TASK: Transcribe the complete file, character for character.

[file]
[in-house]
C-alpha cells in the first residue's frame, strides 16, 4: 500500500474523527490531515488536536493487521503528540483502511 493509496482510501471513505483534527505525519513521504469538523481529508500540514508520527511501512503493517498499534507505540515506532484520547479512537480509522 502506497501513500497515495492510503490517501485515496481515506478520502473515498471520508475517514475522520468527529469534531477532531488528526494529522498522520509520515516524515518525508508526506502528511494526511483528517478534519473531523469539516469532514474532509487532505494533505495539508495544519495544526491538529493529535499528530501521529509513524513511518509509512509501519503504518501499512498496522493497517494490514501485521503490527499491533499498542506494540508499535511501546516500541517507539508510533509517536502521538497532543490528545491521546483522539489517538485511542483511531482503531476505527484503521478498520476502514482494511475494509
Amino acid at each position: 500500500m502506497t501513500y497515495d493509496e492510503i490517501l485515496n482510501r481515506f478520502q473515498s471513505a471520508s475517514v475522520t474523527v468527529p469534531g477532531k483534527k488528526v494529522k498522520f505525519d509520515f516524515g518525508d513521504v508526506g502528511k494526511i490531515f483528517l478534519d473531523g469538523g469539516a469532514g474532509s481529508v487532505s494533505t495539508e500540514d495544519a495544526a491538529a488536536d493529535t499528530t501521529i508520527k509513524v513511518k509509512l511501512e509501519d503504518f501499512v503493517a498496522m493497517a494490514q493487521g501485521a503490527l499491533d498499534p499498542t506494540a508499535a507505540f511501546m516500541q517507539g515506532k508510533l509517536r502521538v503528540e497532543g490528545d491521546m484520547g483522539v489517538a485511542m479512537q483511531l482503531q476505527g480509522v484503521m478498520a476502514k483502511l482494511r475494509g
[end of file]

[in-house]
C-alpha cells in the first residue's frame, strides 16, 4: 500500500474523527490531515488536536493487521503528540483502511 493509496482510501471513505483534527505525519513521504469538523481529508500540514508520527511501512503493517498499534507505540515506532484520547479512537480509522 502506497501513500497515495492510503490517501485515496481515506478520502473515498471520508475517514475522520468527529469534531477532531488528526494529522498522520509520515516524515518525508508526506502528511494526511483528517478534519473531523469539516469532514474532509487532505494533505495539508495544519495544526491538529493529535499528530501521529509513524513511518509509512509501519503504518501499512498496522493497517494490514501485521503490527499491533499498542506494540508499535511501546516500541517507539508510533509517536502521538497532543490528545491521546483522539489517538485511542483511531482503531476505527484503521478498520476502514482494511475494509
Amino acid at each position: 500500500m502506497t501513500y497515495d493509496e492510503i490517501l485515496n482510501r481515506f478520502q473515498s471513505a471520508s475517514v475522520t474523527v468527529p469534531g477532531k483534527k488528526v494529522k498522520f505525519d509520515f516524515g518525508d513521504v508526506g502528511k494526511i490531515f483528517l478534519d473531523g469538523g469539516a469532514g474532509s481529508v487532505s494533505t495539508e500540514d495544519a495544526a491538529a488536536d493529535t499528530t501521529i508520527k509513524v513511518k509509512l511501512e509501519d503504518f501499512v503493517a498496522m493497517a494490514q493487521g501485521a503490527l499491533d498499534p499498542t506494540a508499535a507505540f511501546m516500541q517507539g515506532k508510533l509517536r502521538v503528540e497532543g490528545d491521546m484520547g483522539v489517538a485511542m479512537q483511531l482503531q476505527g480509522v484503521m478498520a476502514k483502511l482494511r475494509g